12 Maburu Hill Forest Reserve – Guyana (there is good science outside LBA…) Source: Pons et al. (2007)

13 Santarém SGC Manaus Rebio Samuel Caxiuanã Sotta et al. (2008) Source: Nardoto et al. (2008) See: Perez et al. (2006 See: Perez et al. (2006) Mabura - Guyana Pons et al. (2007) Terra-firme sites under clay soils

14 Terra-firme forest under the same precipitation regime (local scale)

15 Terra-firme forest under the same soil type (texture) but with distinct annual rainfall but with distinct annual rainfall

16 W. Schroeder

17 Forest x Pasture (disturbance of the equilibrium) Source: Mellilo, Neill, Cerri and others…..several references

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20 Source: “handsome” Davidson et al. (2008)

21 What do we know about the N biogeochemsitry of tropical forests today? Terra-firme forests are indeed N-rich systems with an “intense” N cycling via soil- plant-atmoshpere. They are richer than temperate forests, white-sand vegetation types, like caatingas and campinaras, and also richer than savannas, like cerrados Terra-firme forests are indeed N-rich systems with an “intense” N cycling via soil- plant-atmoshpere. They are richer than temperate forests, white-sand vegetation types, like caatingas and campinaras, and also richer than savannas, like cerrados Considering local scales this richness and “intensity” depends on the soil texture Considering local scales this richness and “intensity” depends on the soil texture Considering a regional scale, besides soil texture, annual precipitation is another important driver in the N richness and “intensity “ of terra-firme forests Considering a regional scale, besides soil texture, annual precipitation is another important driver in the N richness and “intensity “ of terra-firme forests The replacement of terra-firme forests by pasture tend to impoverish the N cycle The replacement of terra-firme forests by pasture tend to impoverish the N cycle and reduces its “intensity” As terra-firme forests recover from disturbances the richness and intensity of the As terra-firme forests recover from disturbances the richness and intensity of the N cycle tends to be restored. The degree of recovery is still unknown What do we know about the N biogeochemsitry of tropical forests today? Terra-firme forests are indeed N-rich systems with an “intense” N cycling via soil- plant-atmoshpere. They are richer than temperate forests, white-sand vegetation types, like caatingas and campinaras, and also richer than savannas, like cerrados Terra-firme forests are indeed N-rich systems with an “intense” N cycling via soil- plant-atmoshpere. They are richer than temperate forests, white-sand vegetation types, like caatingas and campinaras, and also richer than savannas, like cerrados Considering local scales this richness and “intensity” depends on the soil texture Considering local scales this richness and “intensity” depends on the soil texture Considering a regional scale, besides soil texture, annual precipitation is another important driver in the N richness and “intensity “ of terra-firme forests Considering a regional scale, besides soil texture, annual precipitation is another important driver in the N richness and “intensity “ of terra-firme forests The replacement of terra-firme forests by pasture tend to impoverish the N cycle The replacement of terra-firme forests by pasture tend to impoverish the N cycle and reduces its “intensity” As terra-firme forests recover from disturbances the richness and intensity of the As terra-firme forests recover from disturbances the richness and intensity of the N cycle tends to be restored. The degree of recovery is still unknown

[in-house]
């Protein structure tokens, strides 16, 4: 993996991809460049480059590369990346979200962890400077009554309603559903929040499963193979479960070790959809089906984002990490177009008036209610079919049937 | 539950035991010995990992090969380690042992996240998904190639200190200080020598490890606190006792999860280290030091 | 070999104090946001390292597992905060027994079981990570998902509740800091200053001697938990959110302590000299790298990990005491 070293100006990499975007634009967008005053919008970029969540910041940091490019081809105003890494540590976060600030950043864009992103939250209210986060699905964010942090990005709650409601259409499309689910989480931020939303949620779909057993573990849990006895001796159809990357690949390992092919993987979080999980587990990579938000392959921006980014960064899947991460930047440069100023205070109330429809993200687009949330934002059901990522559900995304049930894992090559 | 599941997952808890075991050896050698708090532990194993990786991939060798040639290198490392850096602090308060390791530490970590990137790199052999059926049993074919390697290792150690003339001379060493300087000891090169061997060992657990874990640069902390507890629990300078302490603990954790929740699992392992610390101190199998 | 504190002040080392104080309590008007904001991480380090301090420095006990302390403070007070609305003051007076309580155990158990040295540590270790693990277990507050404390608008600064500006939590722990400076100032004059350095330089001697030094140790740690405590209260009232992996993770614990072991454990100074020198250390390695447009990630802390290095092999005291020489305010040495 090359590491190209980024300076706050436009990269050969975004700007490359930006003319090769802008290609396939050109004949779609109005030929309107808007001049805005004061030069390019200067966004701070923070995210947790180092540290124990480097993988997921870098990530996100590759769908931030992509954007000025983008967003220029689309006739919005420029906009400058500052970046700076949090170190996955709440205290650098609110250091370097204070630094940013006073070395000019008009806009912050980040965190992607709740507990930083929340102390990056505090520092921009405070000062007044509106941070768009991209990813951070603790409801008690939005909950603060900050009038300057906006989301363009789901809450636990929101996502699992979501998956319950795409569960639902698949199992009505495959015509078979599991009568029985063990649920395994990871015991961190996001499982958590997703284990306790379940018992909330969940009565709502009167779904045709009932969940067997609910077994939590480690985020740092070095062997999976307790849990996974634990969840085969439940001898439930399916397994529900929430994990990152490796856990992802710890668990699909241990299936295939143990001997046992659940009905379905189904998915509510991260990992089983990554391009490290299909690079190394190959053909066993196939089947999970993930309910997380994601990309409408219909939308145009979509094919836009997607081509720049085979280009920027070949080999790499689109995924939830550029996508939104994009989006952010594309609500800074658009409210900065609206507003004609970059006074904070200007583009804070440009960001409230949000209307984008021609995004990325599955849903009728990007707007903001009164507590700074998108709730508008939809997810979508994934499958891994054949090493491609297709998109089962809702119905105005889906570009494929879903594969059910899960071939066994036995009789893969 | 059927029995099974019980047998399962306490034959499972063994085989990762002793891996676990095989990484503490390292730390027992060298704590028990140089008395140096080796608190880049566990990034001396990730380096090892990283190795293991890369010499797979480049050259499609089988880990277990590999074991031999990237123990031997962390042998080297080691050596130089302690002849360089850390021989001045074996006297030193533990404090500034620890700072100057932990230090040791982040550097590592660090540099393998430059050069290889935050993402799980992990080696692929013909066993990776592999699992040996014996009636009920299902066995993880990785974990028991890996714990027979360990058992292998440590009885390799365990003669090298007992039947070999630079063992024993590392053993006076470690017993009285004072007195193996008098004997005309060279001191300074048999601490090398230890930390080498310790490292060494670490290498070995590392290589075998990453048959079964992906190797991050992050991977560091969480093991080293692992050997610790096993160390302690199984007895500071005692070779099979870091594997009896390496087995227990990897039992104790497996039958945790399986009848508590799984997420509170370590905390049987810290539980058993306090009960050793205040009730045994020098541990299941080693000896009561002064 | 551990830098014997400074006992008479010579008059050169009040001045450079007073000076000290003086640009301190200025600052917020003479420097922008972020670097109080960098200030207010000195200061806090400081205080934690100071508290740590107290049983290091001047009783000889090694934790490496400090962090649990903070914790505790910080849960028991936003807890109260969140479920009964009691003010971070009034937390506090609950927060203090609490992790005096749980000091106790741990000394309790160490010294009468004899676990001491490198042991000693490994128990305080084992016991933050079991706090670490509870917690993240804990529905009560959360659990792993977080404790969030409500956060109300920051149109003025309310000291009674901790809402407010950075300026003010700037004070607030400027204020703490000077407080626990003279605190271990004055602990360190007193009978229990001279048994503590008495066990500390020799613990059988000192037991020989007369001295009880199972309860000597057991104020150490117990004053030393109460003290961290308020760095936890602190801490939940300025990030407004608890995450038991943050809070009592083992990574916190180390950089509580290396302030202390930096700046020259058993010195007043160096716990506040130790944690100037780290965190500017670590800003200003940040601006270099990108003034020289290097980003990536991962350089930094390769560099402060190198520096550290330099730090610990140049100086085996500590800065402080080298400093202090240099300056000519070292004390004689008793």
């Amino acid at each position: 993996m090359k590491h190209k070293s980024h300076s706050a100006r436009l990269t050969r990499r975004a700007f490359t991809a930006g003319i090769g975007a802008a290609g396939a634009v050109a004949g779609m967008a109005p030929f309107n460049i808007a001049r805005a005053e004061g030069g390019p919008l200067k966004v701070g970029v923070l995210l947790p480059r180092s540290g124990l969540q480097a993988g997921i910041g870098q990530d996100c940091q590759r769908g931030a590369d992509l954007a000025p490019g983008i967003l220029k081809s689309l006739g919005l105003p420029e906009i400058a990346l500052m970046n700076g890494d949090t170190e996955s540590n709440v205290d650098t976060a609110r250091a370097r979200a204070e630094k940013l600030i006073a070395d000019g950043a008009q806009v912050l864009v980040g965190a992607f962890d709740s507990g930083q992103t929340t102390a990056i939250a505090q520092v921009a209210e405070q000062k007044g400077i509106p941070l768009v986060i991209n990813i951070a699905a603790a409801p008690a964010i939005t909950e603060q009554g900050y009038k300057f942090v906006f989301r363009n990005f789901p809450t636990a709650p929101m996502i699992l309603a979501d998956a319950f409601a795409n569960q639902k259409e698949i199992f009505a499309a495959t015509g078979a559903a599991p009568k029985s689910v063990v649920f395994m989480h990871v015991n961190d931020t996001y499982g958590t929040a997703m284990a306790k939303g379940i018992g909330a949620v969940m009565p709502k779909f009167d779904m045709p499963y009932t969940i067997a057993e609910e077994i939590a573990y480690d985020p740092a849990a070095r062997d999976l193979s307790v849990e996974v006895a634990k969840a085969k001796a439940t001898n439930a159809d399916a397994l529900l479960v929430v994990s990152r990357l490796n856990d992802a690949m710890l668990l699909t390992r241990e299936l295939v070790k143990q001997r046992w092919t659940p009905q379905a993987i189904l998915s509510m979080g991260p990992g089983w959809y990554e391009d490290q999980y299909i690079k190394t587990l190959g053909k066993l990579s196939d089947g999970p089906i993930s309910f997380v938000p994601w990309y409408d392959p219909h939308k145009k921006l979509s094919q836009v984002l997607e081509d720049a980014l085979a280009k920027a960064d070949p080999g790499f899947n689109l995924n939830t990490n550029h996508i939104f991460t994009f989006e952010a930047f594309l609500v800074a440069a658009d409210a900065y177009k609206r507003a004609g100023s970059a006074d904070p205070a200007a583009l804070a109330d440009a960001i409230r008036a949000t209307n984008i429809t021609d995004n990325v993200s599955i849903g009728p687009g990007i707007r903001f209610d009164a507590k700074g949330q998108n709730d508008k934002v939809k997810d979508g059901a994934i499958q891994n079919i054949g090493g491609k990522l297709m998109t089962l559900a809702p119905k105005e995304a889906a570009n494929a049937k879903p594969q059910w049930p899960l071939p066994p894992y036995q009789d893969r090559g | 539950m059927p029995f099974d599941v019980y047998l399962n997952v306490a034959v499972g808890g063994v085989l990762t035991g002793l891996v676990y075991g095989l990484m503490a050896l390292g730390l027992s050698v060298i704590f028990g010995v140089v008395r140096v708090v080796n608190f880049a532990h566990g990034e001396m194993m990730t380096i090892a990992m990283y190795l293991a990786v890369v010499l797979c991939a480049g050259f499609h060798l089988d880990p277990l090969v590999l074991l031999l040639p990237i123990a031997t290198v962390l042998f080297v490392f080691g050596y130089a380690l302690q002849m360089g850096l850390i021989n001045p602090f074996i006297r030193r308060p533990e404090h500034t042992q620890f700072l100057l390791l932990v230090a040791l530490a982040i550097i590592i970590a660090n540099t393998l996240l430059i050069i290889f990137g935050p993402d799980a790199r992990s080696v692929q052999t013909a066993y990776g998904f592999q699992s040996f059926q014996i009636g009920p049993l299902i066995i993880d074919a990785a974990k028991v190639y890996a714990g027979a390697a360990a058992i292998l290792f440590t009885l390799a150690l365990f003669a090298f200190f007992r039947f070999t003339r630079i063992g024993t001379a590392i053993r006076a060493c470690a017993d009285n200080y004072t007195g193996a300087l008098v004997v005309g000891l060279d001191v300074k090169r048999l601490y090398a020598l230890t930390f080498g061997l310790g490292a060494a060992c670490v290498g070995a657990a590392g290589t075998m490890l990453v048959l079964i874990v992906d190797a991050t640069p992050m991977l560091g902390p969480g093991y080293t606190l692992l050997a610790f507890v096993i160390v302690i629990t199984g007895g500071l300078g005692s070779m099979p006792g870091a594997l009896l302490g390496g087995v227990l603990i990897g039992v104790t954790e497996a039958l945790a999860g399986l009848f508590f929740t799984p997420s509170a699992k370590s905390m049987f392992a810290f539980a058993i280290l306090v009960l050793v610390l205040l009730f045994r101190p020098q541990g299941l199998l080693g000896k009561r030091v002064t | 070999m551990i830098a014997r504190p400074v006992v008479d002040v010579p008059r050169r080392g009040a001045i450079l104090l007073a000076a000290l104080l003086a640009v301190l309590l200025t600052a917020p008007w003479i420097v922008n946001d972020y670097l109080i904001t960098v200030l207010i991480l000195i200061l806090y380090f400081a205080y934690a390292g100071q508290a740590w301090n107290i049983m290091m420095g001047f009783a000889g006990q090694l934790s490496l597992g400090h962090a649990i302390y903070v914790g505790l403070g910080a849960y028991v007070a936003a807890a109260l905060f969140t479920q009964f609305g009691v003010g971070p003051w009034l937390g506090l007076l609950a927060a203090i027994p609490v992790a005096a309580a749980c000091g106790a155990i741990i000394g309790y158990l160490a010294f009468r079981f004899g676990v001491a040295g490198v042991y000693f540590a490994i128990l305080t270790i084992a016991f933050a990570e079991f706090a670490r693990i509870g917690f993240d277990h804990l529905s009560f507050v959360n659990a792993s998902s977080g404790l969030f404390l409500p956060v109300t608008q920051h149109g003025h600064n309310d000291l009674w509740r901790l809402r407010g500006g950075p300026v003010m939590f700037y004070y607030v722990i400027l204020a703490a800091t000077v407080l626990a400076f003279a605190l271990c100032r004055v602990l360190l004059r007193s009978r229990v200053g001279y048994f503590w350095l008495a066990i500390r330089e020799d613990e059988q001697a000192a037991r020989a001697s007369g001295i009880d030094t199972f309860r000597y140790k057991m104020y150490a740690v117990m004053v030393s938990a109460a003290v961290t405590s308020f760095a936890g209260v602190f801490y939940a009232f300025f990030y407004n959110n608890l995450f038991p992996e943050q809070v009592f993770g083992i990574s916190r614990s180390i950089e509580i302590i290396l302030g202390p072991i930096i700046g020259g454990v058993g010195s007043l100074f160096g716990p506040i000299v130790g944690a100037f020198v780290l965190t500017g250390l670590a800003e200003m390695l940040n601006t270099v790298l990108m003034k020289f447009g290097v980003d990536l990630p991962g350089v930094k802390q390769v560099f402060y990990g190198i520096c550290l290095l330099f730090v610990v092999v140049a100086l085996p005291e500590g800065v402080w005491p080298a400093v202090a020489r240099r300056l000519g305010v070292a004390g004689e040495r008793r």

22 The big “gap” The major “fuel” of the nitrogen cycle of terra-firme forests is biological The major “fuel” of the nitrogen cycle of terra-firme forests is biological nitrogen fixation. This is recognized since 1936, however, it appears that legumes only fix nitrogen under special conditions. We do not understand why. We need a better understanding of N inputs to the forest via BNF. The big “gap” The major “fuel” of the nitrogen cycle of terra-firme forests is biological The major “fuel” of the nitrogen cycle of terra-firme forests is biological nitrogen fixation. This is recognized since 1936, however, it appears that legumes only fix nitrogen under special conditions. We do not understand why. We need a better understanding of N inputs to the forest via BNF. N 2 + 3H 2 + energy 2NH 3

23 Future needs Modelling efforts – Rainfor data - 82 sites (Jon Lloyd and colleagues) Modelling efforts – Rainfor data - 82 sites (Jon Lloyd and colleagues) Future needs Modelling efforts – Rainfor data - 82 sites (Jon Lloyd and colleagues) Modelling efforts – Rainfor data - 82 sites (Jon Lloyd and colleagues) MAP (mm) Clay (0-5cm) Foliar  15 N Source: Nardoto et al. (in prep.) N richness & intensity